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Was carried with more speed before the wind;
And in our sight they three were taken up
By fishermen of Corinth, as we thought.
At length another ship had seiz'd on us;
And, knowing whom it was their hap to save,
Gave healthful welcome to their shipwrack'd guests;
And would have reft the fishers of their prey,
Had not their bark been very slow of sail,
And therefore homeward did they bend their course.
Thus have you heard me sever'd from my bliss,
That by misfortunes was my life prolong'd
To tell sad stories of my own mishaps.
DUKE. And, for the sake of them thou sorrow'st for,
Do me the favour to dilate at full
What hath befall'n of them and thee till now.
ÆGE. My youngest boy, and yet my eldest care,
At eighteen years became inquisitive
After his brother; and importun'd me,
That his attendant (so his case was like,
Reft of his brother, but retain'd his name)
Might bear him company in the quest of him:
Whom whilst he labour'd of all love to see,
I hazarded the loss of whom I lov'd.
Now, trust me, were it not against our laws,
Against my crown, my oath, my dignity,
Which Princes, would they, may not disannul,
My soul should sue as advocate for thee.
But, though thou art adjudged to the death,
And passed sentence may not be recall'd
But to our honour's great disparagement,
Five summers have I spent in farthest Greece,
Roaming clean through the bounds of Asia;
And, coasting homeward, came to Ephesus ;
Hopeless to find, yet loth to leave unsought
Or that or any place that harbours men.
But here must end the story of my life;
And happy were I in my timely death,
Could all my travels warrant me they live.
DUKE. Hapless Ægeon, whom the Fates have mark'd 140
To bear the extremity of dire mishap!
Yet will I favour thee in what I can:
Therefore, Merchant, I'll limit thee this day,1
To seek thy life by beneficial help.
Try all the friends thou hast in Ephesus;
Beg thou, or borrow, to make up the sum,
And live; if no, then thou art doom'd to die.
Gaoler, take him to thy custody.
GAOL. I will, my Lord.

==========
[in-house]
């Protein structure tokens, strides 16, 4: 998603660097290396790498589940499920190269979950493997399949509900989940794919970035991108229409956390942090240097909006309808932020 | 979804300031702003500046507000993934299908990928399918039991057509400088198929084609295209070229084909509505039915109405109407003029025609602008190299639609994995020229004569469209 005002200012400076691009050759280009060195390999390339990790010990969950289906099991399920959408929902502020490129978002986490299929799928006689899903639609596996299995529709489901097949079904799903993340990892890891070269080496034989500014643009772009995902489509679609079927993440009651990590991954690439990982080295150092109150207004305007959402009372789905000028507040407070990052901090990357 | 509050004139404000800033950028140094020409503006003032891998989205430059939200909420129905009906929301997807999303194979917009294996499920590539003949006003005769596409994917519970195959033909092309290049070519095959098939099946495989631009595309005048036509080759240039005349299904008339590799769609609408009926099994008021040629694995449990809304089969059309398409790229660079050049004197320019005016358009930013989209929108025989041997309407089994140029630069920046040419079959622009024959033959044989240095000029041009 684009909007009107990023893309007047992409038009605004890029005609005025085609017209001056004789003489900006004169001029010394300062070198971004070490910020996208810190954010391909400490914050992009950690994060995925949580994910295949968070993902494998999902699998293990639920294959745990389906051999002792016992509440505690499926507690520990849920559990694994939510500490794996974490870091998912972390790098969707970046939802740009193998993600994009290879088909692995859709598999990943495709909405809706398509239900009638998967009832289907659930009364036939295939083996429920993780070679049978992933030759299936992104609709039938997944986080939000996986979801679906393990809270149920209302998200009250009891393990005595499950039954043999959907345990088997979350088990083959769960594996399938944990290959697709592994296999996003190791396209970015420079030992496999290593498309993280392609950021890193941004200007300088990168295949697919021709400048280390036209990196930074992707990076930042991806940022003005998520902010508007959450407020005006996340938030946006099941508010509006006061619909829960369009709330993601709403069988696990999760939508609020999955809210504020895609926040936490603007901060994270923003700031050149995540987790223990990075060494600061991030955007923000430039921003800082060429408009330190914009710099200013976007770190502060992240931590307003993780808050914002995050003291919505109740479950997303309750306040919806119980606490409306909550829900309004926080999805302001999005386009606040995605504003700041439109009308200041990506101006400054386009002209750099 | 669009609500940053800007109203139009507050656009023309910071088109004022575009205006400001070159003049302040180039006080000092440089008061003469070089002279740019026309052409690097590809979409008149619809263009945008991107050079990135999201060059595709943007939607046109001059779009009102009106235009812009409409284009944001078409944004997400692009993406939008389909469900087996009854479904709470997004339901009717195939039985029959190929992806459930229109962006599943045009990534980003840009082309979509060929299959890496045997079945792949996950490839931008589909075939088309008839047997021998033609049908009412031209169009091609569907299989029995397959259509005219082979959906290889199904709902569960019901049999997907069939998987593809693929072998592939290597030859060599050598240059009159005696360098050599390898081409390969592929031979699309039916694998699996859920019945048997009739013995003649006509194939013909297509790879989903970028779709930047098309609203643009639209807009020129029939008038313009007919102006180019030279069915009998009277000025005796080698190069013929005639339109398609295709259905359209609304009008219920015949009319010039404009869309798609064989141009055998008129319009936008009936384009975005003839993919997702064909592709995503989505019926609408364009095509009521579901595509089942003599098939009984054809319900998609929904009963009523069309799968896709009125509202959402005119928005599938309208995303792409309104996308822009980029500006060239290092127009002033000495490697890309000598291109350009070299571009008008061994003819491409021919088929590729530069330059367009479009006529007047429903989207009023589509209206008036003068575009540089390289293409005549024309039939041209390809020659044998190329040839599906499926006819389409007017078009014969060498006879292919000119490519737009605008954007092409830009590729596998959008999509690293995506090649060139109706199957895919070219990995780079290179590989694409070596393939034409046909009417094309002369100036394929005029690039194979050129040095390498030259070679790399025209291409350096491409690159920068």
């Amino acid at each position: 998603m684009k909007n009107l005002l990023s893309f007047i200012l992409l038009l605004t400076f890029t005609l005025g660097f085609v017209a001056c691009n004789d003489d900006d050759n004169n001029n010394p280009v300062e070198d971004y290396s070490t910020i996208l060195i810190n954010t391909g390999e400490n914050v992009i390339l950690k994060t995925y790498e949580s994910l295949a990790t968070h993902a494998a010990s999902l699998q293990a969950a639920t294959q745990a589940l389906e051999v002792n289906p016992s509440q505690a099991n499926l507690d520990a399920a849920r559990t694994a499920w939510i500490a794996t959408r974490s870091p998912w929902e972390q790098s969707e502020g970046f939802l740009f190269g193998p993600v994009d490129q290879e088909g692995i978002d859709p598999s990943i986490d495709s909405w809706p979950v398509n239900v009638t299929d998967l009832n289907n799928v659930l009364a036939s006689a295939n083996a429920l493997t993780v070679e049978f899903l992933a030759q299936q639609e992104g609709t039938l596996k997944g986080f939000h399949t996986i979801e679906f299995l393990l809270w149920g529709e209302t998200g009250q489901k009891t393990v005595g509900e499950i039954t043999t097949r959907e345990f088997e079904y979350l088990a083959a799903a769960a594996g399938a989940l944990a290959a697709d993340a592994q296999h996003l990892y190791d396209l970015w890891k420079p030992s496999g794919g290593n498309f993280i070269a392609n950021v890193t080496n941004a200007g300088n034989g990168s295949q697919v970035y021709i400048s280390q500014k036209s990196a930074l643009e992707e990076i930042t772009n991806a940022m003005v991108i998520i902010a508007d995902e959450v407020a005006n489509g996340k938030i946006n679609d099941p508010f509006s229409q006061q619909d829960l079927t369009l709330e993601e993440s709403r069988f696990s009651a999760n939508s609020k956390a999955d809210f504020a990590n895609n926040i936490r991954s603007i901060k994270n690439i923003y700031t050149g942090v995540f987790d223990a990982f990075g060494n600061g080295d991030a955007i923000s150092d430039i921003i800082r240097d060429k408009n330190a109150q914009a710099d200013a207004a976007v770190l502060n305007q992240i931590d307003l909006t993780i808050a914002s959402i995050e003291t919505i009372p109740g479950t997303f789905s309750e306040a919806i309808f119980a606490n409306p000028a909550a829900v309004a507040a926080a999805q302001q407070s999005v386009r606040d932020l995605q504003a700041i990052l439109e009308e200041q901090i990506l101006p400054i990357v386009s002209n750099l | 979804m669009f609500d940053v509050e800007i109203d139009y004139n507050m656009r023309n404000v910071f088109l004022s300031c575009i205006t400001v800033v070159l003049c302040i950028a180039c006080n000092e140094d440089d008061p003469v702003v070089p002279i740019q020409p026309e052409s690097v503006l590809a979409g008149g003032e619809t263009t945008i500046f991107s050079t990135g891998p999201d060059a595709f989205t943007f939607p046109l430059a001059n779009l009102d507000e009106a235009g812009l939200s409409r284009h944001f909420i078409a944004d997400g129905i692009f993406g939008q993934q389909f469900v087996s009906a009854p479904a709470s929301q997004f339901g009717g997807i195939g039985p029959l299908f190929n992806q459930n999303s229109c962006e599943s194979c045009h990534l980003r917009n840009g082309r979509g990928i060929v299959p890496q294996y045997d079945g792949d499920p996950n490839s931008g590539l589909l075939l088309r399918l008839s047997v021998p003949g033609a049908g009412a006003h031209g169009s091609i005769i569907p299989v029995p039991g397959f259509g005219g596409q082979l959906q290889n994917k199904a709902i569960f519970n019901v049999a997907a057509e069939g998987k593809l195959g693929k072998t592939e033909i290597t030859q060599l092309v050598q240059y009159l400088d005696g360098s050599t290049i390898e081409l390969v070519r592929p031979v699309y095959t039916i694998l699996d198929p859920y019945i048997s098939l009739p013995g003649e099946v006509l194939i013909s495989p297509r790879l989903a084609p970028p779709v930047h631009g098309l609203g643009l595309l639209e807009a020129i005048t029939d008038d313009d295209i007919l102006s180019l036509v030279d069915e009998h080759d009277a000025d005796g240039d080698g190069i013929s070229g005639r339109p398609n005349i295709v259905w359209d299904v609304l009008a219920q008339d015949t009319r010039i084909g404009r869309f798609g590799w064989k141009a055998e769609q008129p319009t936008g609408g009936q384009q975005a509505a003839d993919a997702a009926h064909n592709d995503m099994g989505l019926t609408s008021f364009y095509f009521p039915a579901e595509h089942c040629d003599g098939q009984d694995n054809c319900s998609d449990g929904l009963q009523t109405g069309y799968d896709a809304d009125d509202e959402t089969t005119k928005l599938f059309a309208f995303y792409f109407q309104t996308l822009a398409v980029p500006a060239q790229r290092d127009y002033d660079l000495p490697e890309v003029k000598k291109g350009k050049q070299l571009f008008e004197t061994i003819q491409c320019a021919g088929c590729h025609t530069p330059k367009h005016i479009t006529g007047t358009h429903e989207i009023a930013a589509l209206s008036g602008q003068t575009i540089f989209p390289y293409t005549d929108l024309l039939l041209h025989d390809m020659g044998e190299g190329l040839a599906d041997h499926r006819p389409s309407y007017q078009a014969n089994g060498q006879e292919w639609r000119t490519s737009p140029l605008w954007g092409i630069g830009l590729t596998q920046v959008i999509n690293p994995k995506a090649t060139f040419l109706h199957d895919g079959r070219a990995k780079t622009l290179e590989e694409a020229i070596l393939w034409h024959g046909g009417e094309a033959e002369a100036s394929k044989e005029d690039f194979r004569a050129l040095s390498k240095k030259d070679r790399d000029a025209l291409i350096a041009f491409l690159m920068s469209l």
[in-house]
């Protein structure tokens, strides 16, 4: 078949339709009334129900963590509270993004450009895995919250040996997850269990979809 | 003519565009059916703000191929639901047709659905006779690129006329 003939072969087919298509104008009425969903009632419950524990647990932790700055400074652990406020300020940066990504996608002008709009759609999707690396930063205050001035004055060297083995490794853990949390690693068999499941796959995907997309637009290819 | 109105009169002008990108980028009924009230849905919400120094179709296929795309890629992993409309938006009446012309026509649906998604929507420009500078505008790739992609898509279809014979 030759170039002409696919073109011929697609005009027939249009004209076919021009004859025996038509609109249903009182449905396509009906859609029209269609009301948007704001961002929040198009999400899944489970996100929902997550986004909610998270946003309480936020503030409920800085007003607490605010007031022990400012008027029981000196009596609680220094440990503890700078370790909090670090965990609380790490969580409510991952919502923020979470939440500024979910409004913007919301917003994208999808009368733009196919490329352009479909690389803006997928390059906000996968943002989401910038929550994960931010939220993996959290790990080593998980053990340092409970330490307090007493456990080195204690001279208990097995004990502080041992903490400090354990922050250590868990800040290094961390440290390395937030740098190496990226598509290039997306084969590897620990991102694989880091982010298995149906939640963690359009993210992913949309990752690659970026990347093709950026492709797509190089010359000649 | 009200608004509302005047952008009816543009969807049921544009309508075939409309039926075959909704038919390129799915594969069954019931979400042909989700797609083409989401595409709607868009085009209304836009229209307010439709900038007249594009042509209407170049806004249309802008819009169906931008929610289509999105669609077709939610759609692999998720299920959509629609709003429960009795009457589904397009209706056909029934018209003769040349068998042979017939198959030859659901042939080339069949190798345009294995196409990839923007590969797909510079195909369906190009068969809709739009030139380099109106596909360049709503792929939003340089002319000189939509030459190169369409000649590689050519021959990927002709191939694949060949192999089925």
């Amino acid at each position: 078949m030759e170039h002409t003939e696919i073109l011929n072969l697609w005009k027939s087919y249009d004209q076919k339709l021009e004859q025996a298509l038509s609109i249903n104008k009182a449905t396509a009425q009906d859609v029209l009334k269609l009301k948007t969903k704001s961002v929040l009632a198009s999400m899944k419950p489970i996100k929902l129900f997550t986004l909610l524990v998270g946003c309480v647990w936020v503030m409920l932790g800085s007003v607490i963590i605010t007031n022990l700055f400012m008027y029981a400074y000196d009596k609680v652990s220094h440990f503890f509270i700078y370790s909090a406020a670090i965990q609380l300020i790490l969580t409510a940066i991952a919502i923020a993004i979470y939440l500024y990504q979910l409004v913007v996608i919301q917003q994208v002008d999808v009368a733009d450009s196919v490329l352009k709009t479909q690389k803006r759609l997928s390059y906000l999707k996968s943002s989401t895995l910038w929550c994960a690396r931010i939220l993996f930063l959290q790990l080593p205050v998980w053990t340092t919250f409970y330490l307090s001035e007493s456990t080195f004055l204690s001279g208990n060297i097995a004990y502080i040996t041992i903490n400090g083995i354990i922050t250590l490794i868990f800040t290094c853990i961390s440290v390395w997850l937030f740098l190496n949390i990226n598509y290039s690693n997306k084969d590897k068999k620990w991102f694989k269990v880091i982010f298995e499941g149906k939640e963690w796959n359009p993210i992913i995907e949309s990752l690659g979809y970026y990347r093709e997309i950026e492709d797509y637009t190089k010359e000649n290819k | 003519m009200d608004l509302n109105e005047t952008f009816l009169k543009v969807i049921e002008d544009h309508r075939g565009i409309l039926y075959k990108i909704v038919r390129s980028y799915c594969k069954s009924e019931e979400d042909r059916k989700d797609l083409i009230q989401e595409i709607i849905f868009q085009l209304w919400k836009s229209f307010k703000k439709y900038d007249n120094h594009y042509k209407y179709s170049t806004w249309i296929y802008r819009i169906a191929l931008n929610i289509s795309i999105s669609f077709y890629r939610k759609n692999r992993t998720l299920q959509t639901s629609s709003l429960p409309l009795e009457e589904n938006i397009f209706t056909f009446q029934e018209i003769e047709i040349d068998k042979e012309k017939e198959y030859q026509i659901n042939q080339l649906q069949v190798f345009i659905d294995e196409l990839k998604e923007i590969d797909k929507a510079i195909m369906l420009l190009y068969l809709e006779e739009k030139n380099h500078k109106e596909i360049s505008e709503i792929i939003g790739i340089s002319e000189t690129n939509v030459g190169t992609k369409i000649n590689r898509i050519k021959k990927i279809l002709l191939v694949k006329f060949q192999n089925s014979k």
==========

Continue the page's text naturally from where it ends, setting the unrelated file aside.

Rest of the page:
ÆGE. Hopeless, and helpless doth Ægeon wend
But to procrastinate his lifeless end.
SCENE II. A Public Place.
Enter ANTIPHOLUS of Syracuse, DROMIO of Syracuse, and First Merchant.
FIRST MER. Therefore, give out you are of Epidamium,
Lest that your goods too soon be confiscate.
This very day a Syracusian merchant
Is apprehended for arrival here;
And, not being able to buy out his life,
According to the Statute of the Town,
Dies ere the weary Sun set in the west.
There is your money that I had to keep.
ANT. S. [to DRO. S.] Go bear it to the Centaur, where
And stay there, Dromio, till I come to thee.
Within this hour it will be dinner-time:
Till that, I'll view the manners of the Town,
Peruse the traders, gaze upon the buildings,
And then return, and sleep within mine inn;
For with long travel I am stiff and weary.
Get thee away.
DRO. S. Many a man would take you at your word,
go indeed, having so good a mean. [Exit DRO. S.
ANT. S. A trusty villain, Sir; that very oft,
When I am dull with care and melancholy,
Lightens my humour with his merry jests.
What, will you walk with me about the Town,
And then go to my inn, and dine with me?
1 give thee what's left of to-day. 2 lodge. 3 means (alluding to the purse).
FIRST MER. I am invited, Sir, to certain merchants,
Of whom I hope to make much benefit;
I crave your pardon. Soon, at five o'clock,
Please you, I'll meet with you upon the Mart:
And afterwards consort1 you till bed-time;
My present business calls me from you now.
ANT. S. Farewell till then: I will go lose myself,
And wander up and down to view the City.
FIRST MER. Sir, I commend you to your own content.
[Exit First Merchant.
ANT. S. He that commends me to mine own content
Commends me to the thing I cannot get.
I to the World am like a drop of water,
That in the Ocean seeks another drop:
Who, falling there to find his fellow forth,
Unseen, inquisitive, confounds himself.
So I, to find a mother and a brother,
In quest of them, unhappy, lose myself.
Enter DROMIO of Ephesus.